Clause 218 - Agreement between UK and Switzerland

Part of Finance Bill – in a Public Bill Committee am 12:30 pm ar 20 Mehefin 2013.

Danfonwch hysbysiad imi am ddadleuon fel hyn

Photo of David Gauke David Gauke The Exchequer Secretary 12:30, 20 Mehefin 2013

I think I should say that my hon. Friend has thoughtfully put his point on the record and leave it there. It may be that the debate goes further in that direction. We will see what the hon. Member for Newcastle upon Tyne North has to say about that.

At the time the agreement with Switzerland was signed, we said that we wanted to make the world a smaller place for tax evaders. As was announced at the last Budget, we have taken steps to make it more difficult for evaders to hide money offshore and signed agreements with the Isle of Man, Guernsey and Jersey for disclosure facilities. We also agreed to exchange a wide range of tax information with them. Those agreements are expected to raise up to £1 billion over the next five years. We have also agreed to much greater information exchange with the British overseas territories. Additionally, we have made great progress in embedding a new global standard in the automatic exchange of tax information, receiving support on that agenda at the G7, G20 and the European Council in May. That has also been a part of our G8 agenda.

Let me turn to the questions raised by the hon. Member for Newcastle upon Tyne North. Essentially, she was asking how the agreement was operating and what has been the impact to date. As I have said, we  received an initial payment and, under the detailed terms of the agreement, expect subsequent payments to be received over the coming year. The estimate remains as announced at the autumn statement in 2012. That indicated that we would receive £3 billion by June next year. It is also worth pointing out that this is the largest tax evasion settlement in our history, and the estimates for revenue raised have been approved as being a central estimate by the independent Office of Budget Responsibility.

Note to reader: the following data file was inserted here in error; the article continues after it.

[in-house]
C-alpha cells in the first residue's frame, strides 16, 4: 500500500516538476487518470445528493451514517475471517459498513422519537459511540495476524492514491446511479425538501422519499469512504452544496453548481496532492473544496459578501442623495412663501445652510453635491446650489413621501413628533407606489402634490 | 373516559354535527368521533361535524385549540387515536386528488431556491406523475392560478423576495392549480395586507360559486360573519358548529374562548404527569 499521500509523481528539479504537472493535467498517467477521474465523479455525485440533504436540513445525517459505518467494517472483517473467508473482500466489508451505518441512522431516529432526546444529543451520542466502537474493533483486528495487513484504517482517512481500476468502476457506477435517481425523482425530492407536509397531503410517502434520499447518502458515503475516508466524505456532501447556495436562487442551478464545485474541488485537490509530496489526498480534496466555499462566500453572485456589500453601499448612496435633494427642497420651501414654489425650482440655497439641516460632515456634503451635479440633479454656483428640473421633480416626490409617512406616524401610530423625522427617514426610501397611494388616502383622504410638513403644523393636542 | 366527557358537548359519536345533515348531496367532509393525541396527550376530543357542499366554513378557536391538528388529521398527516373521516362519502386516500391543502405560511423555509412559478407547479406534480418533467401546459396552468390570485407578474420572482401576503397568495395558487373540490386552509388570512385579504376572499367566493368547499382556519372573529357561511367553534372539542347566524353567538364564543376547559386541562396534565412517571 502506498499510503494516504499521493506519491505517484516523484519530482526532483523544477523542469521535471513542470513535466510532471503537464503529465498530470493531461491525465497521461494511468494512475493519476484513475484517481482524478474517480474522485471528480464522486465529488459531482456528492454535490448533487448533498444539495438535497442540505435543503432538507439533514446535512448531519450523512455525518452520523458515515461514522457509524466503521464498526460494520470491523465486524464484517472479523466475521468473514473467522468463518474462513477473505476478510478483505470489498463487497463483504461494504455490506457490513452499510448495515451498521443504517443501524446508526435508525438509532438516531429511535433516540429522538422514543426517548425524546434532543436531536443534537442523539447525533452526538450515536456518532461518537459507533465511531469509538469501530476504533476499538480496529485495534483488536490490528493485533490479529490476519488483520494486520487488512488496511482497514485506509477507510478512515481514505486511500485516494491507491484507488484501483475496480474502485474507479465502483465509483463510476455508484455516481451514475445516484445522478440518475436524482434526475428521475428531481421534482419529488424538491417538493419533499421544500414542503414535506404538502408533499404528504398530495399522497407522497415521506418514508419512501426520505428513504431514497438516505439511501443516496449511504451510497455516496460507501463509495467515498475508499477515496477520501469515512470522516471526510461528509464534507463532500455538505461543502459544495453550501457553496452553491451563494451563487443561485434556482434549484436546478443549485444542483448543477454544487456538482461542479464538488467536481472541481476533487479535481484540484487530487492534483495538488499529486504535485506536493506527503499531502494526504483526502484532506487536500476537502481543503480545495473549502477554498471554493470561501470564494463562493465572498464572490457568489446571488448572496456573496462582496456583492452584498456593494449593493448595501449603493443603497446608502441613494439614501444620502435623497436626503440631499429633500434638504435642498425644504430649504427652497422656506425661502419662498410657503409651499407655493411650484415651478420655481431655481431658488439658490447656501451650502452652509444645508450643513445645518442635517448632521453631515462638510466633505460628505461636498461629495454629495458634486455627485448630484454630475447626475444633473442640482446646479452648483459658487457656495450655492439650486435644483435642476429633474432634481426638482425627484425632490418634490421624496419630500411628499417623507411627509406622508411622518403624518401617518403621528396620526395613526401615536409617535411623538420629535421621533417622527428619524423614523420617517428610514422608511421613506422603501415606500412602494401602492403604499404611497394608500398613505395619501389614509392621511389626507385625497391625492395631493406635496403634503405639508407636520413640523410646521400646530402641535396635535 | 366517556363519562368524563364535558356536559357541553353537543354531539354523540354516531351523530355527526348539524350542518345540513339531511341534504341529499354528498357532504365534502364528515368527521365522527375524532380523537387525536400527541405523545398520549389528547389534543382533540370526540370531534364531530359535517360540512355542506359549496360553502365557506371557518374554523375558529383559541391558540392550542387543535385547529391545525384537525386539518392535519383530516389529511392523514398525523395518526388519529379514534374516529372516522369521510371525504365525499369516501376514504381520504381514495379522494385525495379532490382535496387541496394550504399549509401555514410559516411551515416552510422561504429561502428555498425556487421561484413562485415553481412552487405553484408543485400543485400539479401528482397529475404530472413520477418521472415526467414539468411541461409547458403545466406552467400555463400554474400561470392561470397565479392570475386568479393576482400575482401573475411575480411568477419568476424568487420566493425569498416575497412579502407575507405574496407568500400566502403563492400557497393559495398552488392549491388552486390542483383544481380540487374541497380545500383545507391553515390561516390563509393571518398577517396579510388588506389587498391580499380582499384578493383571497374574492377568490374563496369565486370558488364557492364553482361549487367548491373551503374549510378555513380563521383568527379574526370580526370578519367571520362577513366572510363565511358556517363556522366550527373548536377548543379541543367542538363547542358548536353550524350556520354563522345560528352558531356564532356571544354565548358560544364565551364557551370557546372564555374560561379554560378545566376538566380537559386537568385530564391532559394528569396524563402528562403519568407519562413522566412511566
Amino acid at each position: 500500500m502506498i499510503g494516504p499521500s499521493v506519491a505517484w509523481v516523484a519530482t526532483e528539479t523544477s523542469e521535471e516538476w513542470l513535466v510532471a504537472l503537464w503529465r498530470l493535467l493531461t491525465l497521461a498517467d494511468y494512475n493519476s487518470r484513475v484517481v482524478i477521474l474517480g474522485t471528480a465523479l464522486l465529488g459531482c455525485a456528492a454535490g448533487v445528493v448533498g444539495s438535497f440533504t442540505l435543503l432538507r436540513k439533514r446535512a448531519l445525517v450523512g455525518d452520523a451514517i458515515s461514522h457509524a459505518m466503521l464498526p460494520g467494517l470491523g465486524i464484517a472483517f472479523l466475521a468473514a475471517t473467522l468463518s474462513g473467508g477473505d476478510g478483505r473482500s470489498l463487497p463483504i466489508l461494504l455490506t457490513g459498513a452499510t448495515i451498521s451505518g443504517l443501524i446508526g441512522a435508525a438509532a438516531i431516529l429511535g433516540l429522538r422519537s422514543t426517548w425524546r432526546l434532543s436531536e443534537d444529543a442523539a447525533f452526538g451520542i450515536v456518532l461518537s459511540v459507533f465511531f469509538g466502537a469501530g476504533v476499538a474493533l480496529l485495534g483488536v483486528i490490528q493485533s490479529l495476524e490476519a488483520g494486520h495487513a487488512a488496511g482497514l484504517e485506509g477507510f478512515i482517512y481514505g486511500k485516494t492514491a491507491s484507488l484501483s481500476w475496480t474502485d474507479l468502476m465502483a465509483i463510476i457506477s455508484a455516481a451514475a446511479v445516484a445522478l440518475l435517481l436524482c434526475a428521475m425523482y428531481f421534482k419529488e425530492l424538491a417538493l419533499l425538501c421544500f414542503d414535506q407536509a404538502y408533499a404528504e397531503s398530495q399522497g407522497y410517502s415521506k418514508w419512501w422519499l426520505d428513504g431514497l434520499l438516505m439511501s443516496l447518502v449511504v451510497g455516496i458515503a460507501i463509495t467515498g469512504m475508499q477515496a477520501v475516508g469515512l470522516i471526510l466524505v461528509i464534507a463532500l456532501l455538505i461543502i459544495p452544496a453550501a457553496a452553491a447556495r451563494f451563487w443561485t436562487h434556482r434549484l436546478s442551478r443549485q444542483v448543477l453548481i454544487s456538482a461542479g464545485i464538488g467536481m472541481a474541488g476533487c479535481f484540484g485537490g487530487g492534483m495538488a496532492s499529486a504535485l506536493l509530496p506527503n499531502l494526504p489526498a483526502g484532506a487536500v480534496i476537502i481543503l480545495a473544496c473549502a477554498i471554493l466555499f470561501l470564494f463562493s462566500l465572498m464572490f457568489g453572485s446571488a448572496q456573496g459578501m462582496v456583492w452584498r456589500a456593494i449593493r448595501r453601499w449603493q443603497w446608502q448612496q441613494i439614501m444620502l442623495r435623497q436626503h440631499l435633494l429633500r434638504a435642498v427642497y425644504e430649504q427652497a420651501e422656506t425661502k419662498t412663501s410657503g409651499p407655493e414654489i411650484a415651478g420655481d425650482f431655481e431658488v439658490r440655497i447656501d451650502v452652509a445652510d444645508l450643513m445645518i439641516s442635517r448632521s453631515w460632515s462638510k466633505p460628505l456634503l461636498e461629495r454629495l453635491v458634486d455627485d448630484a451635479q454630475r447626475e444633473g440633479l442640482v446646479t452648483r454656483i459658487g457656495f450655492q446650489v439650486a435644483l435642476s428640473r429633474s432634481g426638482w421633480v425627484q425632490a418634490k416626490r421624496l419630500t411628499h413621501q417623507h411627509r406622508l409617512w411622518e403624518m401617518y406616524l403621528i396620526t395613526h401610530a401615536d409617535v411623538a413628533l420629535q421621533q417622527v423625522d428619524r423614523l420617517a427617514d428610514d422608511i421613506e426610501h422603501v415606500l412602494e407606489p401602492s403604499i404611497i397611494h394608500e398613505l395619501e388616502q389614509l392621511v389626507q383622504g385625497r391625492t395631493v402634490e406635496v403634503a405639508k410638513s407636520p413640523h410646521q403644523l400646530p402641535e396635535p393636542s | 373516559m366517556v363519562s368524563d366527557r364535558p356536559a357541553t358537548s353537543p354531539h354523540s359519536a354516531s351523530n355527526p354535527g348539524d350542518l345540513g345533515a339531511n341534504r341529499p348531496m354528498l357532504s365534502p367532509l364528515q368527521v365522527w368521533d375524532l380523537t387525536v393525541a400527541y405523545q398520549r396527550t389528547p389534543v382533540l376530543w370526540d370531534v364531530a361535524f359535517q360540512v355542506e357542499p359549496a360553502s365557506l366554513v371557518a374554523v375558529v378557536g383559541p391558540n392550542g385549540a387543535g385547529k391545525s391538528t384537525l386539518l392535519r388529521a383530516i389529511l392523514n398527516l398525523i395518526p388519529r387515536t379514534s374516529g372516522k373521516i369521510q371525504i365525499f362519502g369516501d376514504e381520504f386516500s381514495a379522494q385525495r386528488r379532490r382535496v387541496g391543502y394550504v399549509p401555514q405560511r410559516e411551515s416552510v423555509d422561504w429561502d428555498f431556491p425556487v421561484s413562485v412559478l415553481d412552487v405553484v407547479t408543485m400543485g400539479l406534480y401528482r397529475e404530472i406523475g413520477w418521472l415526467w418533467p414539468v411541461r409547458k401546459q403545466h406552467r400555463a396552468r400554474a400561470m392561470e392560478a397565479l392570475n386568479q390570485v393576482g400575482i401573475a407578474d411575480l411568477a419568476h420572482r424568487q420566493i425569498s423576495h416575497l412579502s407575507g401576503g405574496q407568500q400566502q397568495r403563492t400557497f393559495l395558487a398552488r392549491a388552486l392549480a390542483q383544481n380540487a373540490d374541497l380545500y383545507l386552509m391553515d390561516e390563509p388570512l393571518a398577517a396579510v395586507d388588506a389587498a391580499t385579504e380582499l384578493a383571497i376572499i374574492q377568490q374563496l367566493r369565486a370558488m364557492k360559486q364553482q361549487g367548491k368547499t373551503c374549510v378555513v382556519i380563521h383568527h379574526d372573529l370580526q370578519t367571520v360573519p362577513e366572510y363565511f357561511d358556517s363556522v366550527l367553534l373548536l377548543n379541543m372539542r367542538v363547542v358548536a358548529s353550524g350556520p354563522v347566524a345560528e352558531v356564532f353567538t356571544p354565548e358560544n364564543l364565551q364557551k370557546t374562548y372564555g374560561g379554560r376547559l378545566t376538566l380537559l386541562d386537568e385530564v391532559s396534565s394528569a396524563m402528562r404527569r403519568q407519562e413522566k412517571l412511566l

As for the question of evidence of individuals moving accounts between the announcement and the legislation coming into force, under the terms of the agreement the Swiss will inform us of locations where funds are being moved to in order to avoid the agreement.

We also have to point out that given the progress that has been made in terms of the automatic exchange of information and the Foreign Accounts Tax Compliance Act standards becoming new worldwide standards, the options—for those who have evaded tax, who have previously had a Swiss bank account and who have moved to other jurisdictions—become increasingly unattractive. I hope that the hon. Lady will take some comfort from that.

The hon. Lady asked how many accounts had been identified since January. The Swiss banks are currently identifying accounts owned by UK residents. In the meantime, a number of UK residents are coming forward directly to sort out their affairs.

The clause itself ensures that the policy objectives behind the original agreement are fully delivered. The agreement was an historic milestone, but it should be noted that the progress that we continue to make on closing the net on tax evaders is very significant. It is a significant achievement for the Government—something of which we can be proud. I hope that this clause, which it appears is not controversial, can stand part of the Bill.